Here We GoFrom Pastrapadre:
It was only a few weeks ago that EA Sports president Peter Moore talked of a persistent social profile that would transfer from game to game. Now the manner in which that may be carried out is becoming clearer. Thanks to several people who took the time to forward over the included document, the plan of a subscription service that EA Sports is investigating has gone out in the open.
Here we go.
From the document:
--Discounts on all downloadable content for all participating EA Sports titles.
--Full downloadable versions of participating titles before they come out in stores.
--Ability to transfer paid content from your current participating titles to future title versions.
--Free and exclusive opportunities to extend your EA Sports experience to PC and Web.
--Free and exclusive EA sports downloadable content for participating console-based titles.
Let's take a deeper look at some of those:
1) Full downloadable versions of participating titles before they come out in stores.
That's a double win. I can download a game for full price that I can't resell, and since Madden and NCAA are totally unplayable until three months of patches (and sometimes, they're not even playble then), I can get a head start on the waiting!
2) Ability to transfer paid content from your current participating titles to future title versions.
Also awesome, because I can pay a yearly fee to not have to pay a different yearly fee. Yeah!
3) Free and exclusive opportunities to extend your EA Sports experience to PC and Web.
Also fantastic, because after trying so hard to use the web-based recruiting interface in NCAA, which failed time and time again, I can now EXCLUSIVELY fail.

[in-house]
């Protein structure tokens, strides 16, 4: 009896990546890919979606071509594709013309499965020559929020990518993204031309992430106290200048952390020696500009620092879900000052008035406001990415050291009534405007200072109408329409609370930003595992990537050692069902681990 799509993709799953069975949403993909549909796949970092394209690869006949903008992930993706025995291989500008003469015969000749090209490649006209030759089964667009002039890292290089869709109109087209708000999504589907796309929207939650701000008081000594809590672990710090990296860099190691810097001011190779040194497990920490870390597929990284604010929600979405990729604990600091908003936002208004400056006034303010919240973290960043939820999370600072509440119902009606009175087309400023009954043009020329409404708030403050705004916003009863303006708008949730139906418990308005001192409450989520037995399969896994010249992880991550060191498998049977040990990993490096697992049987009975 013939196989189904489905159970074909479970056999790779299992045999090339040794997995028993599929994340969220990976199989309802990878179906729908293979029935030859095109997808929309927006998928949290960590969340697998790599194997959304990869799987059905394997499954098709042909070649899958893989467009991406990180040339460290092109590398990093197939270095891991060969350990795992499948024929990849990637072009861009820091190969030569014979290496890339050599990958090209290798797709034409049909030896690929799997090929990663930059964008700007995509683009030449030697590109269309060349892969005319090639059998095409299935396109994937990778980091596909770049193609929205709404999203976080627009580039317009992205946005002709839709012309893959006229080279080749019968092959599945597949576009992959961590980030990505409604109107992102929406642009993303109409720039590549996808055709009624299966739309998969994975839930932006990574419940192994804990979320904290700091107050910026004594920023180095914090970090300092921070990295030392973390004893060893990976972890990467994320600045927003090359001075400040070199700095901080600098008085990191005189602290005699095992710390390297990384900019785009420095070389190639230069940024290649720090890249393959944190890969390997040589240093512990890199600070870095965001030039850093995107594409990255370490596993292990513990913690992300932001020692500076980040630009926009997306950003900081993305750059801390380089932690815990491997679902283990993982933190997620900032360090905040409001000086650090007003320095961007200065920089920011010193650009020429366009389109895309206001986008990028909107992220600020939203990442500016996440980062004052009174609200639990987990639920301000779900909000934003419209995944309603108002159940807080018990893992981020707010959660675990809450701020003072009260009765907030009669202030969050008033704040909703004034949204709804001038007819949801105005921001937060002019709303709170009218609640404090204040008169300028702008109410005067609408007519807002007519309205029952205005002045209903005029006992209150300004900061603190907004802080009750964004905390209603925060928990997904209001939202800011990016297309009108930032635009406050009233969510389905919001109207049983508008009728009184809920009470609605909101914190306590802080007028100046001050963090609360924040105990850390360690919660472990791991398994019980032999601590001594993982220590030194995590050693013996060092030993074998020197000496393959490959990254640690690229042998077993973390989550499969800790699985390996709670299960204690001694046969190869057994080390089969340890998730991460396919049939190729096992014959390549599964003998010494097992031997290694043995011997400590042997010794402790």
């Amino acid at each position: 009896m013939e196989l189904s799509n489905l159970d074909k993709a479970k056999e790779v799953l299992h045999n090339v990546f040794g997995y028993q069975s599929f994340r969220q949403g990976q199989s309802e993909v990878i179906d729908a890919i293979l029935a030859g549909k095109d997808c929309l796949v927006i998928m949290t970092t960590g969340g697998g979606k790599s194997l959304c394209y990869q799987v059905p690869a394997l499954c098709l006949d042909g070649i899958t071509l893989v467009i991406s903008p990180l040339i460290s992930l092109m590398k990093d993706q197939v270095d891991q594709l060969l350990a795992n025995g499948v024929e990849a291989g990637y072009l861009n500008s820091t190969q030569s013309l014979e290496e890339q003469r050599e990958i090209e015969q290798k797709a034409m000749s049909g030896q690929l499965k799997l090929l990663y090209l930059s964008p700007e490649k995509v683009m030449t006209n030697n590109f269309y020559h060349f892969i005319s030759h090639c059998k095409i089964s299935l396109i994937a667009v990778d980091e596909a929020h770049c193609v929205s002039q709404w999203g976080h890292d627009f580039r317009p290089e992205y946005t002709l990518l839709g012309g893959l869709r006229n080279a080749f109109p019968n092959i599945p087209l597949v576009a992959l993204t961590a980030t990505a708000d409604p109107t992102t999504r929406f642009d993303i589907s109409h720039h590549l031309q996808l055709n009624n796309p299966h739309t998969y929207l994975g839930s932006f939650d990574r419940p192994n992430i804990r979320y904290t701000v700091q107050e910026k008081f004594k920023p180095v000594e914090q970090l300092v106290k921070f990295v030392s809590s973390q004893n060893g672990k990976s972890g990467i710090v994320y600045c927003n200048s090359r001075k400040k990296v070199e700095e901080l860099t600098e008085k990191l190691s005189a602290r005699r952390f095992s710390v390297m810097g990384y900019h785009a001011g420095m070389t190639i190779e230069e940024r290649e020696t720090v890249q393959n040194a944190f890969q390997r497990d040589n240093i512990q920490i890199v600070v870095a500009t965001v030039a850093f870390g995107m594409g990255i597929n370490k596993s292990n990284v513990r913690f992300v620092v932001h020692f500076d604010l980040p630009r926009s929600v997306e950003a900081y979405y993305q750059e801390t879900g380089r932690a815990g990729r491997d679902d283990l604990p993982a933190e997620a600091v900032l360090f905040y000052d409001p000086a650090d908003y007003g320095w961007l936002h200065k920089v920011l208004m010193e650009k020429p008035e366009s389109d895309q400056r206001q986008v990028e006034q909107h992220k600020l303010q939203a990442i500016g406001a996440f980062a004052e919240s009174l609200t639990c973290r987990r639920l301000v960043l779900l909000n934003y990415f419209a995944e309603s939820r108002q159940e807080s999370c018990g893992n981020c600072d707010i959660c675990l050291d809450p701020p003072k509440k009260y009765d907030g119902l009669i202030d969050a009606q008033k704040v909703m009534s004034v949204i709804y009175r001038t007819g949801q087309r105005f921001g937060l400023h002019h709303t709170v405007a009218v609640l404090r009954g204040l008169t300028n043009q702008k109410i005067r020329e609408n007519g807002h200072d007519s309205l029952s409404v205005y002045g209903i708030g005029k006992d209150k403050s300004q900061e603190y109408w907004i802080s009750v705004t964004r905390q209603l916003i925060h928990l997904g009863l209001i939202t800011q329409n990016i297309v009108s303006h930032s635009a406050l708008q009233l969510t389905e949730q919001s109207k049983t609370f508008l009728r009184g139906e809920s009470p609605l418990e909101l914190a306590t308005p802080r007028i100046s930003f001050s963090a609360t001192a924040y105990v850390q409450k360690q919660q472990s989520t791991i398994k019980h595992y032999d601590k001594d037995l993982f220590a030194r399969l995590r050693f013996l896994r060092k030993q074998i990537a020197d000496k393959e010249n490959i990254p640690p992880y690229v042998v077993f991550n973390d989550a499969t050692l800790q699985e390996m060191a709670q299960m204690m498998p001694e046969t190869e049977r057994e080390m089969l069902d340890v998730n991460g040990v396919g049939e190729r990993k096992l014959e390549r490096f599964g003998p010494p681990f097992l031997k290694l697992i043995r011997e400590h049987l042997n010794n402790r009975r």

Seriously, this is just sad. Inevitable, but sad.
You know what? If they want to do this by sport, so that I could show the NHL developers some love, I'm fine with that. But if they want me to help subsidize the idiot factories that make Madden and NCAA, count me out.
EA has one real problem with their sports games, and this is true of basketball, football, and golf: the games bear little relation to the sports they allegedly represent. And while golf has its own set of problems, it's incredibly simple to explain what's wrong with the football and basketball games:
1) if players don't move at a realistic speed, both by themselves and in relation to other players, the game will feel wrong and play poorly.
2) if the ball doesn't move realistically, the game will feel wrong and play poorly.
Those two rules should be on the monitor of every single developer of EA Sports, because if those two things are right, everything else can be fixed. But if those two things are wrong, it doesn't matter if the f-ing sweatbands and spirit patches are accurate.
There are multiple reasons why these things don't get fixed:
1) Zero leadership.
2) It's awkward, isn't it? Can you imagine a bullet point on the box that says "Players finally move at realistic speeds"? Far better to spend hundreds of hours getting the correct nipple size for all the FBS cheerleaders instead.
3) Why would they want to fix any of this? The EA Sports product line is relative mediocrity paired with exceptional, cutting-edge marketing. They're not about making the product more realistic--they're about selling more product.
Look, Madden was much better the first year that Ian Cummings took over. It was playable (after a lot of work from users, but I'm okay with that). But last year was a disaster, and when I heard that Ian Cummings had left, my first reaction was: who cares? He's no better than anyone else in the parade of clowns that have led development on that game for the last 20+ years.